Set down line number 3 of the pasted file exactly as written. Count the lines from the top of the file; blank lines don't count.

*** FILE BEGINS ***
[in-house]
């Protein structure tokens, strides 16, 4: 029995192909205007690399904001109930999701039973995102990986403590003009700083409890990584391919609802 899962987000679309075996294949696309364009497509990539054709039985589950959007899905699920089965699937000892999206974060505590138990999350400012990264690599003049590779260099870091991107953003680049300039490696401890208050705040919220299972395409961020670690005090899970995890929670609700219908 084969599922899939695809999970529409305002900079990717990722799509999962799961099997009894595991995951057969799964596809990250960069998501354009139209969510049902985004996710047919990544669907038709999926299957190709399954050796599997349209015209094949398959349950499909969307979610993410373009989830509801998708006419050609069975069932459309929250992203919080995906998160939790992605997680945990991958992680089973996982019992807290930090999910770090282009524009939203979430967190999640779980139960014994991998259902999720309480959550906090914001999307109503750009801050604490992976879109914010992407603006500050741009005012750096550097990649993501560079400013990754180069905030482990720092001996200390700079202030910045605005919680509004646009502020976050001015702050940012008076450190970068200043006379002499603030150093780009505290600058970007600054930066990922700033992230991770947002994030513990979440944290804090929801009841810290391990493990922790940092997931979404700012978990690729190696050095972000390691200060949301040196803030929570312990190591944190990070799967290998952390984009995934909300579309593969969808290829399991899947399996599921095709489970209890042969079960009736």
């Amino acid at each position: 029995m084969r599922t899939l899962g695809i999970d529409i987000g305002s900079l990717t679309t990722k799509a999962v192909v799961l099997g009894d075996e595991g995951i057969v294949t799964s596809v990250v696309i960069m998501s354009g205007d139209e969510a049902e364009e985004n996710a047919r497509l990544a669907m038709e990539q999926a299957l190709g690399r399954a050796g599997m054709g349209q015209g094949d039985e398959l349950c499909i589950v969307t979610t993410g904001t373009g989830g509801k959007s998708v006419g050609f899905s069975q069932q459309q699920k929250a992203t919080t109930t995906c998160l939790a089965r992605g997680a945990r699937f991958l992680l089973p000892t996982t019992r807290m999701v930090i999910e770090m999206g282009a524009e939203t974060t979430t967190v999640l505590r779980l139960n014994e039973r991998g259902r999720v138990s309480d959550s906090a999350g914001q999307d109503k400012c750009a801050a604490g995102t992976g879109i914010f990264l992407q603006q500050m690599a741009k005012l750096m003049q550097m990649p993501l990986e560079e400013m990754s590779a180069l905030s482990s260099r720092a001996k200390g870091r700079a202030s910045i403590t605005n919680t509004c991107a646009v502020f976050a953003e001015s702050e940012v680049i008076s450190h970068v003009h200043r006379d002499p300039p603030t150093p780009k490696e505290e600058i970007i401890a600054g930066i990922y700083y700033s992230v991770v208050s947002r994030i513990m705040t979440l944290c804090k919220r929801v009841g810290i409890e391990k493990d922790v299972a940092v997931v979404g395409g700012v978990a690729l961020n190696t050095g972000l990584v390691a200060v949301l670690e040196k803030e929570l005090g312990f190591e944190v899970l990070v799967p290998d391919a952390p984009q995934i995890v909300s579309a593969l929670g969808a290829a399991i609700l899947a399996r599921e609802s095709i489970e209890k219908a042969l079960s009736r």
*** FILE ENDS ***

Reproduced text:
């Amino acid at each position: 029995m084969r599922t899939l899962g695809i999970d529409i987000g305002s900079l990717t679309t990722k799509a999962v192909v799961l099997g009894d075996e595991g995951i057969v294949t799964s596809v990250v696309i960069m998501s354009g205007d139209e969510a049902e364009e985004n996710a047919r497509l990544a669907m038709e990539q999926a299957l190709g690399r399954a050796g599997m054709g349209q015209g094949d039985e398959l349950c499909i589950v969307t979610t993410g904001t373009g989830g509801k959007s998708v006419g050609f899905s069975q069932q459309q699920k929250a992203t919080t109930t995906c998160l939790a089965r992605g997680a945990r699937f991958l992680l089973p000892t996982t019992r807290m999701v930090i999910e770090m999206g282009a524009e939203t974060t979430t967190v999640l505590r779980l139960n014994e039973r991998g259902r999720v138990s309480d959550s906090a999350g914001q999307d109503k400012c750009a801050a604490g995102t992976g879109i914010f990264l992407q603006q500050m690599a741009k005012l750096m003049q550097m990649p993501l990986e560079e400013m990754s590779a180069l905030s482990s260099r720092a001996k200390g870091r700079a202030s910045i403590t605005n919680t509004c991107a646009v502020f976050a953003e001015s702050e940012v680049i008076s450190h970068v003009h200043r006379d002499p300039p603030t150093p780009k490696e505290e600058i970007i401890a600054g930066i990922y700083y700033s992230v991770v208050s947002r994030i513990m705040t979440l944290c804090k919220r929801v009841g810290i409890e391990k493990d922790v299972a940092v997931v979404g395409g700012v978990a690729l961020n190696t050095g972000l990584v390691a200060v949301l670690e040196k803030e929570l005090g312990f190591e944190v899970l990070v799967p290998d391919a952390p984009q995934i995890v909300s579309a593969l929670g969808a290829a399991i609700l899947a399996r599921e609802s095709i489970e209890k219908a042969l079960s009736r």